Given a point $x$ lying on the surface of a n-sphere $S$, what is an efficient way of randomly sampling points $x_k \in S$ such that their distance from $x$ is at most $r$? ($\|x-x_k\| < r$)

Can this be done uniformly?

I have efficient ways of converting cartesian coordinates to n-spherical coordinates and back.


2 Answers 2


Sample in a neighborhood of $e_{n+1}=(0,0,\ldots,0,1)$ in $\mathbb{R}^{n+1}$ and then apply any orthogonal transformation (that is, isometry of the sphere) that sends $e_{n+1}$ to $x_k$. This reduces the problem to sampling around $e_{n+1}$.

Geometry shows that the last coordinate of the points, $Z$, will range from $1$ down to $1 - r^2/2$. The distribution of $Z$ is otherwise that of a Beta$(n/2,n/2)$ variate, multiplied by $2$ and shifted down by $1$, as shown at https://stats.stackexchange.com/a/85977/919. Conditional on $Z$, the other $n$ coordinates will lie on a sphere of dimension $n-1$ and radius $\sqrt{1-Z^2}$. Generate these using any of the methods described at How to generate uniformly distributed points on the surface of the 3-d unit sphere? (or otherwise).

To draw values of $Z$, compute the quantile associated with $1-r^2/2$. If $F$ is the Beta$(d/2,d/2)$ distribution function, this will be $F^{-1}(r^2/4)$. For $U$ a uniform variate in $[0, F^{-1}(r^2/4)]$, set $Z=1-2*F(U)$.

Here is R code to illustrate the ideas (and fill in any details I might not have explained sufficiently clearly). Tests of $S^1$ and $S^2$ (which can be directly visualized) and of higher-dimensional spheres with very small distances and the maximum distance ($2$) are consistent with what one would expect, suggesting it is working correctly.

d <- 2       # Dimension of the sphere; one less than dimension of its Euclidean space.
n <- 1e3     # Number of points to generate.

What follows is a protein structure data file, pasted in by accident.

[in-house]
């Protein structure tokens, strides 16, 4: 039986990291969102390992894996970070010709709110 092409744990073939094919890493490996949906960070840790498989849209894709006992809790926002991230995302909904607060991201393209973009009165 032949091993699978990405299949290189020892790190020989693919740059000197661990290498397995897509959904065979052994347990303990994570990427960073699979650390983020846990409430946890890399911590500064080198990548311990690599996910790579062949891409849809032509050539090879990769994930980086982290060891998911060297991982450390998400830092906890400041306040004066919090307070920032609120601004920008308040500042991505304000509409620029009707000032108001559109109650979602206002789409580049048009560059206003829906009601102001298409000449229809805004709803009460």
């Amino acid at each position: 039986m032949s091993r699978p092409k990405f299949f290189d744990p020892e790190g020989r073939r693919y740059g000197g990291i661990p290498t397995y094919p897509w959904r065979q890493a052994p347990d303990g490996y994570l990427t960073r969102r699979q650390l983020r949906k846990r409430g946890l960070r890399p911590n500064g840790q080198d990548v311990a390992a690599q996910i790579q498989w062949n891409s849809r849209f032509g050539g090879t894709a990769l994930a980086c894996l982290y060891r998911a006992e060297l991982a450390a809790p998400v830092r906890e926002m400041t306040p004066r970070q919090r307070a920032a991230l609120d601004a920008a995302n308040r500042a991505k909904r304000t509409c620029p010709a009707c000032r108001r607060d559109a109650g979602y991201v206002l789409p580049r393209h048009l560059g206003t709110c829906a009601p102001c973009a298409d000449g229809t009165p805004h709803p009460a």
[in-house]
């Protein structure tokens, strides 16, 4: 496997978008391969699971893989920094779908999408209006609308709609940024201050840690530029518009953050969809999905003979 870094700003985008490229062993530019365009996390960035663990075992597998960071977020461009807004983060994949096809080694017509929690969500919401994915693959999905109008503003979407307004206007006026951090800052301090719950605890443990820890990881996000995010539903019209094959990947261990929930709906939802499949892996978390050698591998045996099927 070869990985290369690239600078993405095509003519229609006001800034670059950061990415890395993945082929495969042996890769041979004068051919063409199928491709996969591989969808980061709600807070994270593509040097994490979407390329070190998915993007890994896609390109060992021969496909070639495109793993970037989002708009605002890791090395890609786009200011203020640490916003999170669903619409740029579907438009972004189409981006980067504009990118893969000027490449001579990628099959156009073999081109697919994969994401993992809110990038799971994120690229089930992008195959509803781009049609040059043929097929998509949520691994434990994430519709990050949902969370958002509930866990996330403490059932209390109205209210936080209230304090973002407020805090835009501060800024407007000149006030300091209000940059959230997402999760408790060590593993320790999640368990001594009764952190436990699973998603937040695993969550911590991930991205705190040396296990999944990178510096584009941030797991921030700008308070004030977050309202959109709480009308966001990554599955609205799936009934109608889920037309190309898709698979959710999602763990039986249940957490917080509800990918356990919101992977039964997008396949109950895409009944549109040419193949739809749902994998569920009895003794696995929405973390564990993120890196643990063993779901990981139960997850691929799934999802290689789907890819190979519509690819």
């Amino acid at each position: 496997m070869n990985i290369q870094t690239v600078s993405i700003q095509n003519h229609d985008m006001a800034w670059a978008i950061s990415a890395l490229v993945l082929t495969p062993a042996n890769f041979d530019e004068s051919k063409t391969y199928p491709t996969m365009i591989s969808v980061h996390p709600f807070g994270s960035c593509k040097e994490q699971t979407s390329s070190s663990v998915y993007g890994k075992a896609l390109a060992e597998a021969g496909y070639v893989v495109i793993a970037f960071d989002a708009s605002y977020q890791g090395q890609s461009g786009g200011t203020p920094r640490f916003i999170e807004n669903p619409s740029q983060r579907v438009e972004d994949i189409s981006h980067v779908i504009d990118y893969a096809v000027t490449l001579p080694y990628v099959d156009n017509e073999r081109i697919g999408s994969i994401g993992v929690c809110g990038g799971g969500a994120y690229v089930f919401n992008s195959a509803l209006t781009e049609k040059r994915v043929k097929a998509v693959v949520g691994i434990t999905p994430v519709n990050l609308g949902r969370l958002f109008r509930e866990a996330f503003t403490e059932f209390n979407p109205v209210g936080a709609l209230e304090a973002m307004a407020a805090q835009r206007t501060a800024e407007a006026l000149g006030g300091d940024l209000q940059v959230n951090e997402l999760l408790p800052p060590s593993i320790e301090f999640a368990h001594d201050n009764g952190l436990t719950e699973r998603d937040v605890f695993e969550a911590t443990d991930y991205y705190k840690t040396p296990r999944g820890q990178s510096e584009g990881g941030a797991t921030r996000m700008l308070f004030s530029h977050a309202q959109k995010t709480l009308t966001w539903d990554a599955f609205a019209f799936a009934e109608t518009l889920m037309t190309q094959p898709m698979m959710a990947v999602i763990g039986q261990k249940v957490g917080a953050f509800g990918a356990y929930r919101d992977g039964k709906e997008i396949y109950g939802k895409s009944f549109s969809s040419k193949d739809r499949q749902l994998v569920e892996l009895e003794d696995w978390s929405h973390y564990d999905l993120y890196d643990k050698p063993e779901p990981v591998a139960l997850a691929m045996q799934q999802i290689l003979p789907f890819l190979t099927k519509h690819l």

r.max <- 0.2 # Maximum Euclidean distance.
# Generate uniformly random points on a `dim`-sphere of radius `radius`.
# Returns (dim+1)-dimensional vectors as rows.
rsphere <- function(n, dim, radius=1) {
  x <- matrix(rnorm((dim+1)*n), nrow=n)
  x / (sqrt(rowSums(x^2)) / radius)
# Generate random heights on the d-sphere.
q <- pbeta(r.max^2 / 4, d/2, d/2)           # Limiting quantile
z <- 1 - 2*qbeta(runif(n, 0, q), d/2, d/2)  # Last coordinate
# Compute the corresponding radii of the cross-sections at heights `z`.
rho <- sqrt(1 - z^2)                        # Radius
# Generate the remaining (first `d`) coordinates uniformly.
# Results are in the rows of `x`.
x <- cbind(rsphere(n, d-1, radius=rho), z)

Incidentally, it's simple and fast to find an orthogonal transformation of $\mathbb{R}^{n+1}$ that sends $e_{n+1}$ to $x_k$: choose the reflection with this property. Here is sample R code to apply such a reflection to an entire array of coordinates, such as the x produced above.

# Reflect points `x` (array of rows) in a way that sends (0,0,..,0,1) to `target`.
reflect <- function(x, target) {
  if (!is.matrix(x)) x <- matrix(x, nrow=1)
  n <- length(target)
  v <- c(rep(0, n-1), 1) - target
  v.norm2 <- sum(v^2)
  return(x - outer(2/v.norm2 * c(x%*%v), v))
  • $\begingroup$ Any sources on constructing orthogonal transformations? or where this particular transformation is from? $\endgroup$